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Robert Of Courtenay

ROBERT OF COURTENAY (d. 1228), emperor of Romania, or Constantinople, was a younger son of the emperor Peter of Courtenay, and was descended from the French king, Louis VI., while his mother Yolande was a sister of Baldwin and Henry of Flanders, the first and second emperors of Constantinople. When it became known in France that Peter of Courtenay was dead, his eldest son, Philip, marquess of Namur, renounced the succession to the Latin empire of Constantinople in favour of his brother Robert, who set out to take possession of his distracted inheritance, which was then ruled by Conon of Bethune as regent. Crowned emperor on the 25th of March 1221, Robert, who was surrounded by enemies, appealed for help to the pope and to the king of France; but meanwhile his lands were falling into the hands of the Greeks. Some little aid was sent from western Europe, but soon Robert was compelled to make peace with his chief foe, John Ducas Vataces, emperor of Nicaea, who was confirmed in all his conquests. Robert promised to marry Eudoxia, daughter of the late emperor of Nicaea, Theodore Lascaris I., a lady to whom he had been betrothed on a former occasion; however, he soon repudiated this engagement, and married a French lady, already the fiancee of a Burgundian gentleman. Heading a conspiracy, the Burgundian drove Robert from Constantinople, and early in 1228 the emperor died in Achaia.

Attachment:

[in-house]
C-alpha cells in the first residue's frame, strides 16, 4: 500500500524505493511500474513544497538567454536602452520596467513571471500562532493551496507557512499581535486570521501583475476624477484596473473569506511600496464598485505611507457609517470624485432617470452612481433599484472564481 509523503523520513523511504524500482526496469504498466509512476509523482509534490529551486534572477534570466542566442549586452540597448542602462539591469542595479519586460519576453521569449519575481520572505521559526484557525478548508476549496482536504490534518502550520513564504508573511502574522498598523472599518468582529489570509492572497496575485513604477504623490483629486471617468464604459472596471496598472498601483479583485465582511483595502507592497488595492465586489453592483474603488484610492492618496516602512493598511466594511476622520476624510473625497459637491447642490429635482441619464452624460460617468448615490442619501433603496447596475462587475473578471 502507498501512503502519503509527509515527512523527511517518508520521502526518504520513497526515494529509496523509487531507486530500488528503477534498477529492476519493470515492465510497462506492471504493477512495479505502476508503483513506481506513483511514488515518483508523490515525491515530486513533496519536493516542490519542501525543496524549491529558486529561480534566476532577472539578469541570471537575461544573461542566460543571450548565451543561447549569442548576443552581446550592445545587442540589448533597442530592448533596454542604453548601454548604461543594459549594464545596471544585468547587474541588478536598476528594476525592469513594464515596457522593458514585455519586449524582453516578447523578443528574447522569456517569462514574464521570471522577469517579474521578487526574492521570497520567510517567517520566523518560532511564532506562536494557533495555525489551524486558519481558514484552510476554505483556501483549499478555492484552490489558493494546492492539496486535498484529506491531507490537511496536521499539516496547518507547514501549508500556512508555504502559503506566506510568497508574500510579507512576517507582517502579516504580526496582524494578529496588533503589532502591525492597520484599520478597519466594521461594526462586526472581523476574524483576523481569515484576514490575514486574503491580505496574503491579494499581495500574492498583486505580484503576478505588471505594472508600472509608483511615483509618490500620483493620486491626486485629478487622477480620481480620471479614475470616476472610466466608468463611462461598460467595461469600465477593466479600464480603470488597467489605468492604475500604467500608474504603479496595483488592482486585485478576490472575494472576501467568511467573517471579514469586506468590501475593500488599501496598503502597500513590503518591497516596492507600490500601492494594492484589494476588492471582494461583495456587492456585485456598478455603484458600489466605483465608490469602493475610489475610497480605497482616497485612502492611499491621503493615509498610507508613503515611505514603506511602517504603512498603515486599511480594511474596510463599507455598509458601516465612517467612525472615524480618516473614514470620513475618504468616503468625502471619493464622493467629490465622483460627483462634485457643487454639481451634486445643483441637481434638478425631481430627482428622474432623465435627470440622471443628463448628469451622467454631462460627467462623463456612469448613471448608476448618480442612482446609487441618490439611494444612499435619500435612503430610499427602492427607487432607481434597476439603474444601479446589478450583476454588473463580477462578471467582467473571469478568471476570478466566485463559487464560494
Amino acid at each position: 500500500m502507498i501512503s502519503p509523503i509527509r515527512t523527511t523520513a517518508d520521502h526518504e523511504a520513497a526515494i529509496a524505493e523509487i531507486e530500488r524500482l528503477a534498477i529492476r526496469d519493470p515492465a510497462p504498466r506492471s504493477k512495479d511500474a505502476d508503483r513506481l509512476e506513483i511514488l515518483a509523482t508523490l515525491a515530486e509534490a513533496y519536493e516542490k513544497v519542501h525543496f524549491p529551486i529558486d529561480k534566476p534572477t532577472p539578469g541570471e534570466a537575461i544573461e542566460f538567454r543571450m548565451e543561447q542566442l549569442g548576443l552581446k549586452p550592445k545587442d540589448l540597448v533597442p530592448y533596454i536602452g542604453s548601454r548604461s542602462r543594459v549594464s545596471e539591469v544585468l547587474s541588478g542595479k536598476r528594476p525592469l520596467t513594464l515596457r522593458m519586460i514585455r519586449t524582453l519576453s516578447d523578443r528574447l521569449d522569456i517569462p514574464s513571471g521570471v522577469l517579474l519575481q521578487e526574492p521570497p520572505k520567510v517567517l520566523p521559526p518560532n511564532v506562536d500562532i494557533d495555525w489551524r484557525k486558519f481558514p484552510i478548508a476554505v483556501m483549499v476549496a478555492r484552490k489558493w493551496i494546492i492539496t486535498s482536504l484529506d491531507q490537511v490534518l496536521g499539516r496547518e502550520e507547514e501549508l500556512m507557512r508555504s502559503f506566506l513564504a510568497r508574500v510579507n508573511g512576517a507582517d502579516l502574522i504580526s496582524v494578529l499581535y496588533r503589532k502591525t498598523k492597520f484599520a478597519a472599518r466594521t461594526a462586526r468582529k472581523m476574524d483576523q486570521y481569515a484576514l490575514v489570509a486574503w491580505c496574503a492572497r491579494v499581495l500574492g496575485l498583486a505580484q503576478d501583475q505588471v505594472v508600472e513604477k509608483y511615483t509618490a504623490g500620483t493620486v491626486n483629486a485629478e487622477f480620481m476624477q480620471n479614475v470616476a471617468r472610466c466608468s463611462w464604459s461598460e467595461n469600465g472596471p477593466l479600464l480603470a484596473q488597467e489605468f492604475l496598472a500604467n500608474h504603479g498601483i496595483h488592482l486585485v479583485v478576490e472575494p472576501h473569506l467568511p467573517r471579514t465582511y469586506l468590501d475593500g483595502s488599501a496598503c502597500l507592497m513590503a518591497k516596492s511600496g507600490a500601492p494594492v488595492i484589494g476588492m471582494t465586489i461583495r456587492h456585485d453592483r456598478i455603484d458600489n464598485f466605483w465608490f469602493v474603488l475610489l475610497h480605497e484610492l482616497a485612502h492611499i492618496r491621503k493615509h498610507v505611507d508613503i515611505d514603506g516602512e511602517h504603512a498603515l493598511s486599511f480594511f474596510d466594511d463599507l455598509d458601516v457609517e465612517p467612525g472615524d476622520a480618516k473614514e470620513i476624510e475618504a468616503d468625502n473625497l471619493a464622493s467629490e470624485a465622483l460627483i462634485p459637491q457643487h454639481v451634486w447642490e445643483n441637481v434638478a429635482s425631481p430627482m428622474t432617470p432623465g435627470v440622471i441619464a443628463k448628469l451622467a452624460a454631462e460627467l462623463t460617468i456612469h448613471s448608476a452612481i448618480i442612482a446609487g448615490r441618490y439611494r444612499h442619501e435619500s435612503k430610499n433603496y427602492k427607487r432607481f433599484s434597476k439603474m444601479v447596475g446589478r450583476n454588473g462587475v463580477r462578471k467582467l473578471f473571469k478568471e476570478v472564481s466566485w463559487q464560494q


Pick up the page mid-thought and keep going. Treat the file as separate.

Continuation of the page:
Note - this article incorporates content from Encyclopaedia Britannica, Eleventh Edition, (1910-1911)

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